Tony: We have sent a 19-page request to meet and discuss this with the Bureau of Indian Affairs (BIA) and the Department of Interior in Washington D.C. We have been waiting for a response from them for the last two months. We think it would be beneficial if the NIGC and our elected leaders would assist us in encouraging these Government Offices to listen to our story and our plea for intervention.
What was said to the BIA? What would you like to see happen?
Paula: My One-Page Summary of the Request, states:
The BIA has the authority and the duty to intervene to require the re-instatement of Tribal Membership of the St. Croix Five based on the Tribe’s Constitution which requires that the Bureau of Indian Affairs provide oversight over the membership matters of the SCCIW. The following is a summary of the arguments for BIA intervention:
- The BIA received and approved the 1975 Great Lakes Agency St. Croix Tribal Roll and that endorsement has not been revoked or revised so the BIA retains its authority to enforce it.
- The original 1985 disenrollment of Anthony Ammann and Brooke Ammann violated the ICRA because it violated due process.
- 2016 disenrollment of the St. Croix Five violated the ICRA because it violated due process.
- The BIA Funds the Tribal Court so it has an obligation to ensure that the Tribe is following Tribal Law.
- Failure to honor the Tribal Membership of the St. Croix Five invalidates multiple Tribal Council elections.
- Failure to pay retroactive per capita to the St. Croix Five since the August 11th, 2016 Tribal Court order, puts the Tribe in Violation of its Revenue Allocation Plan per the Indian Gaming Regulatory Act.
- PL 99-146 gives the BIA both the authority and the obligation to act to require that the Tribal Membership of the St. Croix Five be reinstated.
- The Tribal Court’s “administrative decision” violates the Tribal Constitution, the Tribal Code and the Enrollment Ordinance as well as Federal Law.
- Relief Requested: As was stated in their February 12th, 2019 request, The St. Croix Five hereby request a meeting with the BIA and request that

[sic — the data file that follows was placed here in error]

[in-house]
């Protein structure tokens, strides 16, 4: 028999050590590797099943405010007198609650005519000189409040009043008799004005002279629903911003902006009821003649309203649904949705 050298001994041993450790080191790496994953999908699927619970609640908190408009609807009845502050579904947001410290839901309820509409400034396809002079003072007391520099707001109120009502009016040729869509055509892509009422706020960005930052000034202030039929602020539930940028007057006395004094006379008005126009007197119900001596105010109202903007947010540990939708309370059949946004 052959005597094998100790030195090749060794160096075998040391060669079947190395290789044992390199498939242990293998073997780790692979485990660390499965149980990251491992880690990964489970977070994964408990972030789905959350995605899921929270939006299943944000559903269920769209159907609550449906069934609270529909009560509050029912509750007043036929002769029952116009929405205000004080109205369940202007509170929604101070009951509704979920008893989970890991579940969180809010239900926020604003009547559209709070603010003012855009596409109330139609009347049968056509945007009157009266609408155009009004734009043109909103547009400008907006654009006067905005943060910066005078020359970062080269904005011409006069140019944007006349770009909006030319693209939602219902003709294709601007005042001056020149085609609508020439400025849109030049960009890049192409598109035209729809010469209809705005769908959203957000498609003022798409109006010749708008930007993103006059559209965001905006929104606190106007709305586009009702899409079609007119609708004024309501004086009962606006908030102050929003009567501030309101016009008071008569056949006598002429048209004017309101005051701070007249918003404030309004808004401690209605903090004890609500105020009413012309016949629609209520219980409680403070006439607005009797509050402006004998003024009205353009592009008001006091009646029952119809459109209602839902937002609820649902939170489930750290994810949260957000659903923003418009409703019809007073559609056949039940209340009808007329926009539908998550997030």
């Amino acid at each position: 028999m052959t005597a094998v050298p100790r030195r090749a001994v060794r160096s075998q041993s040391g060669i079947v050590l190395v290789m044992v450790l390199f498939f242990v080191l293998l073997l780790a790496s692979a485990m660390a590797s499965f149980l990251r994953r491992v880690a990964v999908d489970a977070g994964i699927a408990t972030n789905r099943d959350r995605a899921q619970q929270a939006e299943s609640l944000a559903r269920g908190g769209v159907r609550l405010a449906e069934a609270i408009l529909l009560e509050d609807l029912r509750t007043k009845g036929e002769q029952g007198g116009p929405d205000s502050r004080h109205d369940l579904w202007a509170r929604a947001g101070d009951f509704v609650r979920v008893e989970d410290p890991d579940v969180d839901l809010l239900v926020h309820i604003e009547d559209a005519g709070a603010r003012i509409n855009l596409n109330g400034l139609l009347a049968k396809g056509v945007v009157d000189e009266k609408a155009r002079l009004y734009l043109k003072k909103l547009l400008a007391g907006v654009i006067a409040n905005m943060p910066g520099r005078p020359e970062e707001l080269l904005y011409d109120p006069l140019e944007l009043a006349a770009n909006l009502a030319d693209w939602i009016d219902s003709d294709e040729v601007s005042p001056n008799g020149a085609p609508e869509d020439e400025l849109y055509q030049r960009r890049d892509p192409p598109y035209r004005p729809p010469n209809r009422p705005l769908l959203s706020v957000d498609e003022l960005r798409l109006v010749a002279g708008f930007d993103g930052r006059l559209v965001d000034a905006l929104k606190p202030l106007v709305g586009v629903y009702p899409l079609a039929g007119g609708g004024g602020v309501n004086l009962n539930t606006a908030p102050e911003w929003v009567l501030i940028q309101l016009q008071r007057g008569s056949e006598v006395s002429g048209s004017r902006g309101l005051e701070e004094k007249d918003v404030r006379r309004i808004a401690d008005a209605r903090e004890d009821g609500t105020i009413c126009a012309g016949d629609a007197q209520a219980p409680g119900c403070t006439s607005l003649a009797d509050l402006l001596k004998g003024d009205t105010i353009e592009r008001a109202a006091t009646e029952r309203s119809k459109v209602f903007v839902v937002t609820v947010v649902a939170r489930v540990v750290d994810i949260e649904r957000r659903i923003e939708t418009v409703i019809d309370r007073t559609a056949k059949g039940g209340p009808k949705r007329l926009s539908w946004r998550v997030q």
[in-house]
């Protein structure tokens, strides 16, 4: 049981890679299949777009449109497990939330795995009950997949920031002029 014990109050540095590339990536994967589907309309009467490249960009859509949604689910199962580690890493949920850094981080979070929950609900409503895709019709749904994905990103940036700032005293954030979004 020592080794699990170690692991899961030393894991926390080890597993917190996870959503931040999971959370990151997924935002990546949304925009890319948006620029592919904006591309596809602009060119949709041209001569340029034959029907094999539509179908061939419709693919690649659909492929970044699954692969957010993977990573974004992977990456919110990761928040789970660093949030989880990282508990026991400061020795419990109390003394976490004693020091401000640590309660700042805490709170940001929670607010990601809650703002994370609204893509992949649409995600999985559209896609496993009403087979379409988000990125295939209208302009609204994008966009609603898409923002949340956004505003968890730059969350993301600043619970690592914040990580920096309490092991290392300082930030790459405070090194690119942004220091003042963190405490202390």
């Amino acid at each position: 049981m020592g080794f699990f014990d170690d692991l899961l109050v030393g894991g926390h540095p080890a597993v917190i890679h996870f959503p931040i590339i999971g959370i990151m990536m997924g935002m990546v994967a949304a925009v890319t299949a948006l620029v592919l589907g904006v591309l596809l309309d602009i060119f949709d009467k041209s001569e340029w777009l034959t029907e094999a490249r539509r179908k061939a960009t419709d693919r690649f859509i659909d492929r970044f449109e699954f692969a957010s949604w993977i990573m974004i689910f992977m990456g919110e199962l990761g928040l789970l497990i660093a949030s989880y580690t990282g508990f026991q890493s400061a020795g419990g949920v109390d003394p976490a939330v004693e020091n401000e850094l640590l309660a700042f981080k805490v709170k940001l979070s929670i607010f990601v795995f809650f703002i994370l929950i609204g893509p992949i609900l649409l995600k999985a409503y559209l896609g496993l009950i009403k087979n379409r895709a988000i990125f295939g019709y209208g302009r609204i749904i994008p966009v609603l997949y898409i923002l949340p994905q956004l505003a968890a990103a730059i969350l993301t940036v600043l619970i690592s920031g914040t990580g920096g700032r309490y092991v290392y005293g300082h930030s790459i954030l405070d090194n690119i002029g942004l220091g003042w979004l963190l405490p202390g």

- 1) The BIA require the Tribe to determine that the March 27th, 2017 “Administrative Decision” is in violation of law and is void;
- 2) The BIA determine that the August 11th 2016 Court Order to reinstate the Tribal Membership of the St. Croix Five is valid and must be followed;
- 3) The BIA determine that the Tribal Membership of the St. Croix Five must be reinstated with payment of back per capita and other benefits going back to the initial date of their first application when they were eligible for Tribal Membership;
- 4) Or in the alternative, the BIA determine that the Tribal Membership of the St. Croix Five must be reinstated with payment of back per capita and other benefits going back to the initial date of their 2016 disenrollment;
- 5) The BIA to issue an administrative directive to the Tribe to shut down gaming because of violation of the Tribe’s RAP if the St. Croix Five are not immediately re-enrolled with full back benefits;
- 6) The BIA to void the Tribe’s most recent two elections, because the Members of St. Croix Five who were eligible to vote were not allowed to vote and issue a declaration that the current Tribal Council are not eligible to run for council in the future due to malfeasance;
- 7) The BIA to withhold funding for Tribal Court because it is not providing due process and not following its own law;
- 8) The BIA shut-down the Tribe’s gaming until they are back in compliance with their RAP and the IGRA;
- 9) The BIA suspend government-to-government relations until the Tribe is back in compliance;
- 10) The BIA require that the Tribe award the St. Croix Five compensation for all losses, including but not limited to per capita payments, bonuses, holiday bonuses, hunting rights, et. al.;
- 11) The BIA mandate that the Tribe reimburse the St. Croix Five for Attorney’s fees and costs at an amount to be determined.
Paula M. Fisher is licensed in 15 different Tribal Courts in 5 states and has practiced in the area of Tribal Enrollment litigation for over 18 years.
"Tribal Disernollment is a National epidemic. Thousands of Tribal people have lost their Tribe Membership and their Tribal Identity all over the Untied States. Disenrollment is a made-up word. It is not part of any Tribal language. It is ot part of the traditions or culture of Tribal people. Disnrollment was invented to further the political agenda of the Tribal Councils who want to keep Tribal Membership from those they consider outsiders or political threats. The Federal government has a trust over-sight duty that cannot be circumvented by the Supreme court opinion in Santa Clara Pueblo vs. Martinez . Eventually, disnerollment must be stopped, or the remaning Tribes will tear themselves apart and wither and fade away." - Paula M. Fisher